PITTSBURGH (KDKA) - In the middle of a busy Market Square, you can catch a flash of wheels as scooters head through the crowd.
"We have received some complaints about people riding on sidewalks or parking their scooters on sidewalks and so we are ramping up our educational efforts," said Kim Lucas, Pittsburgh's DOMI assistant director.
Pittsburgh is the first city to debut this new mode of transportation in the state. Lucas told KDKA that two weeks in and over 5,000 scooter rides, it doesn't come without some issues.
"We are tracking every concern we receive about sidewalk riding, sidewalk parking, other concerns about unsafe behavior and following up on those. We want to make sure this is a program that supports not only those riding the scooters or people using the transit app but for everyone else in the city who's using that same space with those users," Lucas said.
But how do you enforce the rules with hundreds of scooters spread across the city?
"The wonderful thing about an electric scooter fleet is we know exactly whoever the user is and where they start and stop their trip and there is absolutely escalating penalties for those users and ultimately them being banned from the system if they are found to be repeat offenders," Lucas said.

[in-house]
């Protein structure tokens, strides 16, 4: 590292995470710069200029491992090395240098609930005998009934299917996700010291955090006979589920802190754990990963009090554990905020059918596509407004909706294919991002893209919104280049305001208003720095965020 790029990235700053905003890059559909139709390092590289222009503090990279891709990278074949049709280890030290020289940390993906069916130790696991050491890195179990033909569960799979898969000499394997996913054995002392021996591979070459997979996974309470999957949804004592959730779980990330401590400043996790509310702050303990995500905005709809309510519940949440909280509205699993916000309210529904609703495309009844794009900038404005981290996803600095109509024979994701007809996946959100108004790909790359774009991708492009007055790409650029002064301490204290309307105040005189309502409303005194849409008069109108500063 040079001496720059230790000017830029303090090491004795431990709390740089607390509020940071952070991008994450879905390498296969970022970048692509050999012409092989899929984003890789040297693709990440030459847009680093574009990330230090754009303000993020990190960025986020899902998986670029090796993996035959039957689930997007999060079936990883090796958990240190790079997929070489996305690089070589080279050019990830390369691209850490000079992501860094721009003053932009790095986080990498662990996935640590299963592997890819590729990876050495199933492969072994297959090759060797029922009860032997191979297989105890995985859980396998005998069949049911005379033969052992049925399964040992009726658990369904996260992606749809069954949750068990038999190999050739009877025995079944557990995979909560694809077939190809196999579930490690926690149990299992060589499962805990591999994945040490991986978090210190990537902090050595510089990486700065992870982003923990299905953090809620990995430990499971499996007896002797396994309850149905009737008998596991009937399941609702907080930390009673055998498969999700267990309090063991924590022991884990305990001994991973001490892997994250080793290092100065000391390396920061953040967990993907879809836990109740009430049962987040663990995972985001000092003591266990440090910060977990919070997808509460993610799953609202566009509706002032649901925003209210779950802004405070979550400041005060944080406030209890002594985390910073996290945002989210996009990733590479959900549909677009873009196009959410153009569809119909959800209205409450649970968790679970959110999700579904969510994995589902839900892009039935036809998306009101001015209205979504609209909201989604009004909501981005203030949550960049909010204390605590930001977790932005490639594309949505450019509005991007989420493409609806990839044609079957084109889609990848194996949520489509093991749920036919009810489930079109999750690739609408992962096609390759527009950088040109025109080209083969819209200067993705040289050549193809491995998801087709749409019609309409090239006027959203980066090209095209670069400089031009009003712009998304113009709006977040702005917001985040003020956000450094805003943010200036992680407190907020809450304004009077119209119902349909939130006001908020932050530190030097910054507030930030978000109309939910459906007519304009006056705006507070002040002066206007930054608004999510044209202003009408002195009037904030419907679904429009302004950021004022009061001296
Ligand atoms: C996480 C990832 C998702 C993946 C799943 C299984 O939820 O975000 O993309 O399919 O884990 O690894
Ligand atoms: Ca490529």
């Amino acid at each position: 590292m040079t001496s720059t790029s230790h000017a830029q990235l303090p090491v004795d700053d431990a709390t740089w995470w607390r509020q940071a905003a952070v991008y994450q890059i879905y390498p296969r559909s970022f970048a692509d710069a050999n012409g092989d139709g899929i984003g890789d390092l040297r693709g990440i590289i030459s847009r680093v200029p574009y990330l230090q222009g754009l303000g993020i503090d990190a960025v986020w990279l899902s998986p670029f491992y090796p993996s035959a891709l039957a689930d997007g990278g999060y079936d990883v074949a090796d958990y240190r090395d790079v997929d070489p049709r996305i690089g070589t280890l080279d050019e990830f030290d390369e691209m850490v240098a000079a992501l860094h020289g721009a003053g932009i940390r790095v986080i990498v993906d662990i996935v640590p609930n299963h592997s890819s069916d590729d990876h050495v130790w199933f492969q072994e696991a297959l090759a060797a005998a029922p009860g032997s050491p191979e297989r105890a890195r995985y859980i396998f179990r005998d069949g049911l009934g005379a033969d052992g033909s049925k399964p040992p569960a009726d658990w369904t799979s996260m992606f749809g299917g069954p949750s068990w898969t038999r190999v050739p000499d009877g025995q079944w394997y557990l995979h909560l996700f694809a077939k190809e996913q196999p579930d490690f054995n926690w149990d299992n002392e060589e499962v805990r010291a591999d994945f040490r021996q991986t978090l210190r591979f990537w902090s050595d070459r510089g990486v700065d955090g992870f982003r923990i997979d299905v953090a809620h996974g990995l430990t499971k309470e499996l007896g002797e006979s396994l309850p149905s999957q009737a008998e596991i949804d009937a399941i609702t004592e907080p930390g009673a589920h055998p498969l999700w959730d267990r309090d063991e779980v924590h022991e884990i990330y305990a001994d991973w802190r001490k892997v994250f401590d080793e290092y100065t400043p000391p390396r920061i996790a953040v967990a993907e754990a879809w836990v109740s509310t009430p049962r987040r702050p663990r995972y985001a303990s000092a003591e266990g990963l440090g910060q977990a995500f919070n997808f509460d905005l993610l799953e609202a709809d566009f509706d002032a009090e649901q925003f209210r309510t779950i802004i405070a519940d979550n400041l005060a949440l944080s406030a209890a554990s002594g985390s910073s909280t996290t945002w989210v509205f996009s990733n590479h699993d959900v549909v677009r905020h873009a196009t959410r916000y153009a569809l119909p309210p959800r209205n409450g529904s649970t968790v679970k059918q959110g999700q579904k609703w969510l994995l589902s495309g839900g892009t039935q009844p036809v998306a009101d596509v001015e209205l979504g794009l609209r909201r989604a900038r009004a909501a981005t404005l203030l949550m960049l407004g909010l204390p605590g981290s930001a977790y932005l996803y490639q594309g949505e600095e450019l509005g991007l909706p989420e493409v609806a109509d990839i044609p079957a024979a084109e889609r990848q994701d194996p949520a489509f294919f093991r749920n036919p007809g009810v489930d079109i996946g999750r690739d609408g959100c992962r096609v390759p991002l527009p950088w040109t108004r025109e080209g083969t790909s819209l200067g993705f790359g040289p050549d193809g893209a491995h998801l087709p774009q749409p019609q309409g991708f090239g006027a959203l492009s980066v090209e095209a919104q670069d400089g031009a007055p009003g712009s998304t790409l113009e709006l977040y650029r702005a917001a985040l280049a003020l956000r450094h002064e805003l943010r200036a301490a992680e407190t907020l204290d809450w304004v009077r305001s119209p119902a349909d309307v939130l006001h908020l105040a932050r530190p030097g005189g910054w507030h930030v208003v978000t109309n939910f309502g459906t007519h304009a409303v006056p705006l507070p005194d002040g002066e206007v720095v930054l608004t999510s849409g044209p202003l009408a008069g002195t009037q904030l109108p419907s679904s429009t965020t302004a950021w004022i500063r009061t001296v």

Among the rule-breakers are those excited for the new opportunities.
"Great way to get around the city, easy and quick, they are fun," said Jay Mclain from Pittsburgh.
It's that reason the city is pushing for people to ride safely and bring success to the new program.
"Sometimes getting an Uber or getting rides is tough, this keeps you out in the air, it's easy to get around. It's perfect if you are going a few blocks or a mile and you don't want to walk. I love it, it's a great concept," said Sean Mckeown, who's visiting from Florida.
The city initially launched less than 100 scooters. This weekend it's ramping up the program and there will be 500 scooters on the street with plans to expand to 1,000 before the end of the year.
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